The parsing is telling – because Pedrosa is not the first curator from the Global South to put together the biennial, nor is he the first curator to deliberately bring in artists from marginalised identities. With the exception of the 2017 and 2019 editions, expanding art’s geographies has been the express leitmotif of the Biennale since Massimiliano Giani’s presentation in 2013.

The art world’s lack of institutional memory is significant. In part, it shows its need for novelty, but more importantly it acknowledges the compromised nature of the project: even though the players in the exhibition might change, the structure of the art world remains Western-dominated, with power and financial clout still in New York, London, Paris, and Berlin. The idea that “foreigners everywhere” is a new idea simply reflects that fact that the exhibition format is so steeped in Western modes of thinking that the inclusion of outlier artists still feels jarring to those who maintain them.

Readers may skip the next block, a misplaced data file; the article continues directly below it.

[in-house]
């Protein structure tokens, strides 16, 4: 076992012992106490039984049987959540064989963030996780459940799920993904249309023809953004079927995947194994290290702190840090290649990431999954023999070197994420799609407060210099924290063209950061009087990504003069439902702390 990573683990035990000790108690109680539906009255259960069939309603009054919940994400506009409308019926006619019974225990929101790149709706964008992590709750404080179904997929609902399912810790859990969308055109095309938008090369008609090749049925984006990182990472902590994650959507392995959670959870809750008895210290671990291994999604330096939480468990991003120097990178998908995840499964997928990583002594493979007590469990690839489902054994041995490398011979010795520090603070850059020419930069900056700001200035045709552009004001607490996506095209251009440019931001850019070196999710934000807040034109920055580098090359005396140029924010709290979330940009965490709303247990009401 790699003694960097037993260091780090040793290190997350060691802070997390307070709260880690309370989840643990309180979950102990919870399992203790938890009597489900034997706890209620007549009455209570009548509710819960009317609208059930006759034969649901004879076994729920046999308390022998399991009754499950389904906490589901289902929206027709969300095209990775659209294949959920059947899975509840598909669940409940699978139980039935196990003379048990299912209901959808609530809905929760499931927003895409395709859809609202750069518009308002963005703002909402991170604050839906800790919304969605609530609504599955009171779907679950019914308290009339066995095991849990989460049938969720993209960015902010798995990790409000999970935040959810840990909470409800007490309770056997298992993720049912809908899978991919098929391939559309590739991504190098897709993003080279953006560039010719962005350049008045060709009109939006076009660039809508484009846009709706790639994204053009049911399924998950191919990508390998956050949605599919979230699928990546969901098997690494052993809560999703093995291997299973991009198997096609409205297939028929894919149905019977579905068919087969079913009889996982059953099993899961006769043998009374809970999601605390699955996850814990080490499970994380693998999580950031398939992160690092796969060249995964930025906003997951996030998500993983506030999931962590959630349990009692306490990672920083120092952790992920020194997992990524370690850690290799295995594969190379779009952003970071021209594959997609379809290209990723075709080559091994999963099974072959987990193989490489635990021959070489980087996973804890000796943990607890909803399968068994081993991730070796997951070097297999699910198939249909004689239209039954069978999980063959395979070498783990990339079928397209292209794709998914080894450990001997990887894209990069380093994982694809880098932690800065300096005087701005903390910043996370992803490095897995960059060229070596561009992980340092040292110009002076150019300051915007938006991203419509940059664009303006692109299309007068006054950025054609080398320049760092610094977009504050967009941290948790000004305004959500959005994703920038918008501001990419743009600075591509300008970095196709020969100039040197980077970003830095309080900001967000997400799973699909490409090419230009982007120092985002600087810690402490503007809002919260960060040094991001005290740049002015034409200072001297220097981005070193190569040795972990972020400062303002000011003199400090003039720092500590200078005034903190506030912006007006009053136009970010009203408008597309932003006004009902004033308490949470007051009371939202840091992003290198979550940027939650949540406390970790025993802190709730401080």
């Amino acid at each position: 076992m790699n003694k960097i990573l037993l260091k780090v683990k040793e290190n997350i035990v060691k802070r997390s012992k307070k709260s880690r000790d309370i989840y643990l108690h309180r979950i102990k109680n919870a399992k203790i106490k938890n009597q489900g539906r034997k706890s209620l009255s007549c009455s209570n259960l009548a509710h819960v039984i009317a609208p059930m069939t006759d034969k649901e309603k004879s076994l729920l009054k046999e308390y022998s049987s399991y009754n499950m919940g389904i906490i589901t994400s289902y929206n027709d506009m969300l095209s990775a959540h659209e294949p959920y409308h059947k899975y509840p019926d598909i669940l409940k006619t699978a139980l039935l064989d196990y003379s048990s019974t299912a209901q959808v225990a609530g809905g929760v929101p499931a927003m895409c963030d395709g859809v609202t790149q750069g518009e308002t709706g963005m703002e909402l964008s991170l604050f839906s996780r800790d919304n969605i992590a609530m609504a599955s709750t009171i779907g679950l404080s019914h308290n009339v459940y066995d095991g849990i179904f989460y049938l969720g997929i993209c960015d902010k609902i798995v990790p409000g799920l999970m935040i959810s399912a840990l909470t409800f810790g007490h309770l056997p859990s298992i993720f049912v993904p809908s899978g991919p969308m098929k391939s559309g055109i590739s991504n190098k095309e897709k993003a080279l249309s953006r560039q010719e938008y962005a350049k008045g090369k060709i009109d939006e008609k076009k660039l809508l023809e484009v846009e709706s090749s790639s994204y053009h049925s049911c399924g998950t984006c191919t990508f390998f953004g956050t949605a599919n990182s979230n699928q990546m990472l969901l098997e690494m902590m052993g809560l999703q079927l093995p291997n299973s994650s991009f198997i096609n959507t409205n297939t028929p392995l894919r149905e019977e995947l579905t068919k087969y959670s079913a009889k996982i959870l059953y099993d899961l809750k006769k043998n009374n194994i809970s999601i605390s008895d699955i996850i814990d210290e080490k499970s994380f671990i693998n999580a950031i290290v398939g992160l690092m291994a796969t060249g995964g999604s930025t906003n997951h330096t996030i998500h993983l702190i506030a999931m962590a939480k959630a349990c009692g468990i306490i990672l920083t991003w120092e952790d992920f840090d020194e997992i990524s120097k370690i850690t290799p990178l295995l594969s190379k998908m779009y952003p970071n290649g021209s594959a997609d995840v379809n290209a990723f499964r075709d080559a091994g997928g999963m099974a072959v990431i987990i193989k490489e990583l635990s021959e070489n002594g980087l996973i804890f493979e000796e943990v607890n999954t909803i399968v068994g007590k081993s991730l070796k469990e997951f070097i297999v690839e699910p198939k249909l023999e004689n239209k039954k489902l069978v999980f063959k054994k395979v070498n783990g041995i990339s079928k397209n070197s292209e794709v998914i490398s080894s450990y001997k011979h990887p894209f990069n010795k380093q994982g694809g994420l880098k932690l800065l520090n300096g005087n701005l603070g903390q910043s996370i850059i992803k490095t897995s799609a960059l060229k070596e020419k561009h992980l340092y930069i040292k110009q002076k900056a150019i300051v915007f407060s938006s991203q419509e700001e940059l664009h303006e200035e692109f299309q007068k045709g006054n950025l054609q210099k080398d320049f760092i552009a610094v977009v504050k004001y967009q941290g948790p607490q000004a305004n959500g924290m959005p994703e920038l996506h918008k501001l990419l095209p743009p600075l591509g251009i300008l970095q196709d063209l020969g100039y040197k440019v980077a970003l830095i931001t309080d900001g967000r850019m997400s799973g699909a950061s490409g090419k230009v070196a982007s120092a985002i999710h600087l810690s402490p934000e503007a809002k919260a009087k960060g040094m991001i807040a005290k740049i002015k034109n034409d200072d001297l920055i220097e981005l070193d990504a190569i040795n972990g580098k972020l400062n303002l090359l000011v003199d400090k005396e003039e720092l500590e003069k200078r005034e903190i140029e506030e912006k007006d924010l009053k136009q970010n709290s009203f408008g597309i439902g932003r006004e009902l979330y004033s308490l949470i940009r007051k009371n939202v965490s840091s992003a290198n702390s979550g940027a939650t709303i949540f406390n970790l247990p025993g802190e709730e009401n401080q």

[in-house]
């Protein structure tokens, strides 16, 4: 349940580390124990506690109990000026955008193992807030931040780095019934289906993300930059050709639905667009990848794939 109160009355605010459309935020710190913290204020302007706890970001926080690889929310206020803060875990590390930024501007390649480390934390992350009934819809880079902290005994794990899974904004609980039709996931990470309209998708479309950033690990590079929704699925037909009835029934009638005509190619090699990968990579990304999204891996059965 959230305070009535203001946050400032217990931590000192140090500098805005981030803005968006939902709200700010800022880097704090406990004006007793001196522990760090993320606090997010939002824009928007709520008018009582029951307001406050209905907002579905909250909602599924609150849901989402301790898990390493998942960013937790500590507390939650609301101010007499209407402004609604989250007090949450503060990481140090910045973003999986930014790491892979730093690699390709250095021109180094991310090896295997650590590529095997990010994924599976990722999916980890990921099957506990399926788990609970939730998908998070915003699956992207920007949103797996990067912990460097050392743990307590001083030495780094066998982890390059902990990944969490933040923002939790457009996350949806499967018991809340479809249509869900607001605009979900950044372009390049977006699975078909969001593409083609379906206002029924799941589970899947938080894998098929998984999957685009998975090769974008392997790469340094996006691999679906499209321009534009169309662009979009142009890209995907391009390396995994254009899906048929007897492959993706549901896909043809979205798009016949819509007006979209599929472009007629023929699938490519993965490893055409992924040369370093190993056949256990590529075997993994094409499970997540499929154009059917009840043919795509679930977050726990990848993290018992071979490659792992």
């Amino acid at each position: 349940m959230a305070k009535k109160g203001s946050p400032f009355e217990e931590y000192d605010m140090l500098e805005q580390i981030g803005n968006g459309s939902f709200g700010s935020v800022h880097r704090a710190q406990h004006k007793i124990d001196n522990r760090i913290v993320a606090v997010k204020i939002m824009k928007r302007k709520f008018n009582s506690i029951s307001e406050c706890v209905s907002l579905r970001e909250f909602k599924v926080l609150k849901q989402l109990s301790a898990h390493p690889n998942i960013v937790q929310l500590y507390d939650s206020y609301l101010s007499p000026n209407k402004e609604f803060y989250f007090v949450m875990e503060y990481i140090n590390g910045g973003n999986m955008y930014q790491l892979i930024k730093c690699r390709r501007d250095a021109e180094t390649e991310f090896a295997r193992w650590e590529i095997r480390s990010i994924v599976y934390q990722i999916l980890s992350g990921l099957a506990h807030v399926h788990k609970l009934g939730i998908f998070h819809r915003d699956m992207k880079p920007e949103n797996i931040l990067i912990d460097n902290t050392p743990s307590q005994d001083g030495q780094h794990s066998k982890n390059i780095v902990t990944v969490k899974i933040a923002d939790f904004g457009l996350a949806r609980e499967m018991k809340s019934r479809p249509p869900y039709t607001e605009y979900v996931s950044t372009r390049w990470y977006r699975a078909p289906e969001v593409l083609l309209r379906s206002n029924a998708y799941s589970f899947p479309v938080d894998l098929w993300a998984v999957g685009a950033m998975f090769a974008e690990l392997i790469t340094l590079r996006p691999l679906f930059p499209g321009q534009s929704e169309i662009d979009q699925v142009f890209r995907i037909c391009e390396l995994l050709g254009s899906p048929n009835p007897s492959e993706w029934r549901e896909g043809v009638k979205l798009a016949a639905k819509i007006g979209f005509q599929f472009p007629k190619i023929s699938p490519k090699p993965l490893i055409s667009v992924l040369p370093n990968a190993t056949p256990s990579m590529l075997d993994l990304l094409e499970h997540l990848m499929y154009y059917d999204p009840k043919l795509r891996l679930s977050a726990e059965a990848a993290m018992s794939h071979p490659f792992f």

What is wonderful about the exhibition, though, is that many artworks do not really seem to care about their place in the Western art world. There were fewer dealers at the fair, fewer power brokers making a sale. Works like Rosa Elena Currurich’s from Guatemala, Aycoobo’s from Colombia, and the Aravani Art Project from Bangalore document political struggles closer to home or demonstrate different modes of belief and art practice.

They are a crucial reminder that art’s job – especially in the Global South – has so often been to resist official histories and to give voice to alternative realities. Rather than the similarities between these works being flattened out, the work of Foreigners Everywhere feels united in solidarity.

Updated: April 29, 2024, 9:18 AM